Contrasting Visions of Urban Transport Critique of “Fixing Transit: The Case For Privatization”


Todd Litman

Document Type


Publication Date


Subject Area

organisation - privatisation, place - north america, economics - subsidy, organisation - performance, economics - appraisal/evaluation, economics - benefits


public transit, privatization, self financed, efficiency, quality, transit benefits


This report critiques the Cato Foundation paper, Fixing Transit: The Case For Privatization, which recommends that all transit services be privatized and self-financed. It claims this would improve efficiency and service quality, but all the private transit examples it describes are inferior quality or high price; none offer the level of integration, quality and affordability provided by public transit systems in most communities. Fixing Transit argues that public transit provides little economic, social or environmental benefit, but the analysis is incomplete, biased, and inaccurate. It ignores the multiple roles public transit plays in an efficient and equitable transport system, and overlooks many public transit benefits. It uses extreme examples to suggest that transit employees are overcompensated, although public bus drivers’ wages are often lower than those paid by private firms. Although transit policy should encourage innovation, competition and true efficiency, the approaches advocated in Fixing Transit, which eliminate public agency’s role in coordinating services and maintaining standards, are likely to reduce system efficiency and service quality, and therefore reduce total benefits to users and society.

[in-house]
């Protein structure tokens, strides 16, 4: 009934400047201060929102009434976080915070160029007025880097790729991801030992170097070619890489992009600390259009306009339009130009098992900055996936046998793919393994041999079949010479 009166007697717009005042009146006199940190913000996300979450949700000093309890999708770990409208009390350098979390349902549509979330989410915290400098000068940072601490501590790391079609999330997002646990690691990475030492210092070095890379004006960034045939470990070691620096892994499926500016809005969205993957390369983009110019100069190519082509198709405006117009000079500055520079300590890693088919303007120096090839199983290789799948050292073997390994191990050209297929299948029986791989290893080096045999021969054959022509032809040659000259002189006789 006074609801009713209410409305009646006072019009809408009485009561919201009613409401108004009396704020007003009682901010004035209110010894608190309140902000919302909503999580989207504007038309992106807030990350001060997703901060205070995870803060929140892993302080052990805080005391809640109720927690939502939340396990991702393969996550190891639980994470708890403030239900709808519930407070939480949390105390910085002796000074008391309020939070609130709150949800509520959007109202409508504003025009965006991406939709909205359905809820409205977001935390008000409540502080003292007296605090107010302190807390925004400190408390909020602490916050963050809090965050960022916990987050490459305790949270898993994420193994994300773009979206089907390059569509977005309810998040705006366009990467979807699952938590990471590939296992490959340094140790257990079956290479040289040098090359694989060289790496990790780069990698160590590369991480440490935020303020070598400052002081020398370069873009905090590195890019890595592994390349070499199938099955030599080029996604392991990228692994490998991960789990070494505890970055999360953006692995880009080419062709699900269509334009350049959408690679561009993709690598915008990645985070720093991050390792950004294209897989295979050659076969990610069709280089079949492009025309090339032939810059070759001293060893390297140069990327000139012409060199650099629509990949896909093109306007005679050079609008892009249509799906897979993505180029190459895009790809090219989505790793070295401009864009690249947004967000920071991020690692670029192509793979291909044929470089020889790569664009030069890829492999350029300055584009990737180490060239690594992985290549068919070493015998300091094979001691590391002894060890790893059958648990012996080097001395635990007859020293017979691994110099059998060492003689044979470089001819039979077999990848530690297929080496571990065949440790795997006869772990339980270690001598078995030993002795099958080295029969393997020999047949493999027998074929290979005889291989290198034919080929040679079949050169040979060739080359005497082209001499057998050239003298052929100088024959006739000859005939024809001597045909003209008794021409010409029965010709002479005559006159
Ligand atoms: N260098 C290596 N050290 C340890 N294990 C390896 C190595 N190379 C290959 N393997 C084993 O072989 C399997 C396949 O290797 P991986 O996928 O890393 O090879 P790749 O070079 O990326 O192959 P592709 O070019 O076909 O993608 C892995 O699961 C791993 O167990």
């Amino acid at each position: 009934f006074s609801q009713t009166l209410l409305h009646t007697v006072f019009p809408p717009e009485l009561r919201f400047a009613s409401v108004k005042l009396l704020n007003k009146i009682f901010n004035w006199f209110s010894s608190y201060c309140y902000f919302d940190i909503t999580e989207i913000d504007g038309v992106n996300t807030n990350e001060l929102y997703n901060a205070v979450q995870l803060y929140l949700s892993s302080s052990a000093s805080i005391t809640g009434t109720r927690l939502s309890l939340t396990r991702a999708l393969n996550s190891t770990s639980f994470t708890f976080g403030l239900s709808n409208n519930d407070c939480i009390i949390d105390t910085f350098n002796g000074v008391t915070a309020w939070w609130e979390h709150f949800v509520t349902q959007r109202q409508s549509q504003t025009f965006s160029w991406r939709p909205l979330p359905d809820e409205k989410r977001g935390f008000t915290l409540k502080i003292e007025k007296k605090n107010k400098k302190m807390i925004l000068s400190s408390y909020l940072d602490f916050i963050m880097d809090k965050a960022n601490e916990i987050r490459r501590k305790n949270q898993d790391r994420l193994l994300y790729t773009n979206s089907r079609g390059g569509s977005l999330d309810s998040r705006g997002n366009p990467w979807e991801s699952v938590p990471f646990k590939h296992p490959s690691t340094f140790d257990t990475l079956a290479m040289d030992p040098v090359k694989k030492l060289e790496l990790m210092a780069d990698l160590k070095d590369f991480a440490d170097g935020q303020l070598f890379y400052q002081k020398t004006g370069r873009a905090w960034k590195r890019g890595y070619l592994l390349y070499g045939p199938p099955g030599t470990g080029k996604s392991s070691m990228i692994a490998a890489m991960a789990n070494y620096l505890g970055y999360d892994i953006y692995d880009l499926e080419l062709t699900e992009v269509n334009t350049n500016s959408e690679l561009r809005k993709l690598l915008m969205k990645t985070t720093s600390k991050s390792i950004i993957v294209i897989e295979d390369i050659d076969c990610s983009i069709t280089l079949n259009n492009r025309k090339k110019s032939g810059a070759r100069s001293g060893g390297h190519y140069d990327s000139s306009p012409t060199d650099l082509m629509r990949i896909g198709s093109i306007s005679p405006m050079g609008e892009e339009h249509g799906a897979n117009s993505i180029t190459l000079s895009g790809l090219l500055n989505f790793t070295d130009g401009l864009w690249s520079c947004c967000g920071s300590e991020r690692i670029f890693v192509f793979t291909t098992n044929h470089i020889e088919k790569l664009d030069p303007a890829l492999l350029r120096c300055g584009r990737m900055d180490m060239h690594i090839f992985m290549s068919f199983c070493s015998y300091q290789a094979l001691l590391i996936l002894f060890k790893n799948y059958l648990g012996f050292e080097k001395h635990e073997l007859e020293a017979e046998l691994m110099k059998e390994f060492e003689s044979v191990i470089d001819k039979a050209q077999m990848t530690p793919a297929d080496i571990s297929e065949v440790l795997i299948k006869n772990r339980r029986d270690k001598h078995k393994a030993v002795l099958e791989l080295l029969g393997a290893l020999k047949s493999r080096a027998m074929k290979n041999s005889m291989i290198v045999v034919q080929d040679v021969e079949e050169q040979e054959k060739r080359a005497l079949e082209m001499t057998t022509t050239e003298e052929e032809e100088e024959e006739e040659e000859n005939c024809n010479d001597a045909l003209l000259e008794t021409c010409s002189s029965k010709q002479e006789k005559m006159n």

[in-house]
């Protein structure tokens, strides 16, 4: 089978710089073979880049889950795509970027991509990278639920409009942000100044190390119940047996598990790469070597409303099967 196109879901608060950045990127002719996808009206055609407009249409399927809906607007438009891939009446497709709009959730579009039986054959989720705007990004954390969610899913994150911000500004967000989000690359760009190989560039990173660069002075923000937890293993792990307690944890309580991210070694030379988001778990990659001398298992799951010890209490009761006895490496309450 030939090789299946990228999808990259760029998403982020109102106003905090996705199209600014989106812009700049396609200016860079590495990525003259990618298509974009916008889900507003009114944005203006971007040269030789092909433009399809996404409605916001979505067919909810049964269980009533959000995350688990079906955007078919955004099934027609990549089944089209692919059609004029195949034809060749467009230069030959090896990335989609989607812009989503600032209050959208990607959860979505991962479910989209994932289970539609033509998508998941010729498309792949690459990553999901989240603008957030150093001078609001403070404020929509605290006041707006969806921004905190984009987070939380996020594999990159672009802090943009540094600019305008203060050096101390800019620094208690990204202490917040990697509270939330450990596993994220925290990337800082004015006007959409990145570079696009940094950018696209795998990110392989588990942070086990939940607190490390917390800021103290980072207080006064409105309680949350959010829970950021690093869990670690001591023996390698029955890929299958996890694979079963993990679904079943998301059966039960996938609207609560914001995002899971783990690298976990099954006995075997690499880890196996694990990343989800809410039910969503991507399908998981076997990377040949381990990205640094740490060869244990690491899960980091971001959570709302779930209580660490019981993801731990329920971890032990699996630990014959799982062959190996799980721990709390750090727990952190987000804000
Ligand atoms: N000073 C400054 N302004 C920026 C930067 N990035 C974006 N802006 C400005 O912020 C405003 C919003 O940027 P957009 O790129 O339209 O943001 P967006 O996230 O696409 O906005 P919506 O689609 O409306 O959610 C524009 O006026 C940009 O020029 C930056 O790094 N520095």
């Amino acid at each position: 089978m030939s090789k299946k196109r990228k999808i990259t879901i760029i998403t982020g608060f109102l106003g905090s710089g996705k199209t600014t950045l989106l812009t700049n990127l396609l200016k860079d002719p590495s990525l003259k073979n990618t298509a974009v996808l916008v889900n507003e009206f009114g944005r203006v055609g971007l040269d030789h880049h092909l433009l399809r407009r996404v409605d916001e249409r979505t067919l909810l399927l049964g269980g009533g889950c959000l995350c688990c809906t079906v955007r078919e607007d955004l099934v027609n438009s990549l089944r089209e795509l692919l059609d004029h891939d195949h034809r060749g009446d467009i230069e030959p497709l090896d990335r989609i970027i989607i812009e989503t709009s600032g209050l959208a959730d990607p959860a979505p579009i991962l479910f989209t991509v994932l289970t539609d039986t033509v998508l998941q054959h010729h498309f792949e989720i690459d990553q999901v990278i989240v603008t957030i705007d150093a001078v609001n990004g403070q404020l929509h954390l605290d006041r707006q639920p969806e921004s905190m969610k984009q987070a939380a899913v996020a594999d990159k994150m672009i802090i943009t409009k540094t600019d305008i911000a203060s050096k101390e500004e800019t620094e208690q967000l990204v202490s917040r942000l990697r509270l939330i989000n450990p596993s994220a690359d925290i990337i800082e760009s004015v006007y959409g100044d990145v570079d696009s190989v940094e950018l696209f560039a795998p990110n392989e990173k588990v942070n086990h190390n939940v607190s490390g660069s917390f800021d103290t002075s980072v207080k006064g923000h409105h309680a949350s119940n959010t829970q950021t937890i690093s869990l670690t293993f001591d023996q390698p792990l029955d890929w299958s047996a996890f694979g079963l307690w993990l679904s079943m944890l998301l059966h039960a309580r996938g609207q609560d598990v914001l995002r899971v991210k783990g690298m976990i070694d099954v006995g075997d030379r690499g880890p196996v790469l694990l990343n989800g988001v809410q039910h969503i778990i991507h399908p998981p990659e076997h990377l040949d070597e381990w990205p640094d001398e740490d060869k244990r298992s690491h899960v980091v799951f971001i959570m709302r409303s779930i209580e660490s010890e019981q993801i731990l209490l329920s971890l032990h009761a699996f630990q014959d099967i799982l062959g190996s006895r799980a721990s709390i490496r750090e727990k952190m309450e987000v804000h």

Permission to link to this report has been given by T Litman, copyright remains with him.